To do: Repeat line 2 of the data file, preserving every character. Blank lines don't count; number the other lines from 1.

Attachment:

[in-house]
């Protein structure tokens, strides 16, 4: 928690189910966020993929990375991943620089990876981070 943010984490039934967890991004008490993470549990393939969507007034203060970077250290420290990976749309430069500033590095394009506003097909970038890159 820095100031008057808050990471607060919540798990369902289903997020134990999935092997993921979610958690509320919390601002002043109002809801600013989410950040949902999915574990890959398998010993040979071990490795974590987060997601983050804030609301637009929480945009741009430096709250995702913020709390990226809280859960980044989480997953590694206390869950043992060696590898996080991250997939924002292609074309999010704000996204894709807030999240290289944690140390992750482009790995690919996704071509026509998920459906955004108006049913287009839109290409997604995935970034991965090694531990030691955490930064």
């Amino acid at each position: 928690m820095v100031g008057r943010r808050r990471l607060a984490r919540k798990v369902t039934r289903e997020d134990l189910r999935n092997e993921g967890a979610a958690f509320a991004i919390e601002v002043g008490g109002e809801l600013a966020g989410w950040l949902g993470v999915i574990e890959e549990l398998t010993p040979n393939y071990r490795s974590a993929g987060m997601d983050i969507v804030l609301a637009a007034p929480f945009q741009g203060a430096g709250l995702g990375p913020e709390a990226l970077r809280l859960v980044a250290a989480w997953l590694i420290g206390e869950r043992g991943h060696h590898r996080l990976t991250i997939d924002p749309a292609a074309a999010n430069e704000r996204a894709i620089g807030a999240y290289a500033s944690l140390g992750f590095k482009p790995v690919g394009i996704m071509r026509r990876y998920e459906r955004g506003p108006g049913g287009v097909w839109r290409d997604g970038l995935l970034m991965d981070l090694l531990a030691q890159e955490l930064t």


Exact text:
């Protein structure tokens, strides 16, 4: 928690189910966020993929990375991943620089990876981070 943010984490039934967890991004008490993470549990393939969507007034203060970077250290420290990976749309430069500033590095394009506003097909970038890159 820095100031008057808050990471607060919540798990369902289903997020134990999935092997993921979610958690509320919390601002002043109002809801600013989410950040949902999915574990890959398998010993040979071990490795974590987060997601983050804030609301637009929480945009741009430096709250995702913020709390990226809280859960980044989480997953590694206390869950043992060696590898996080991250997939924002292609074309999010704000996204894709807030999240290289944690140390992750482009790995690919996704071509026509998920459906955004108006049913287009839109290409997604995935970034991965090694531990030691955490930064």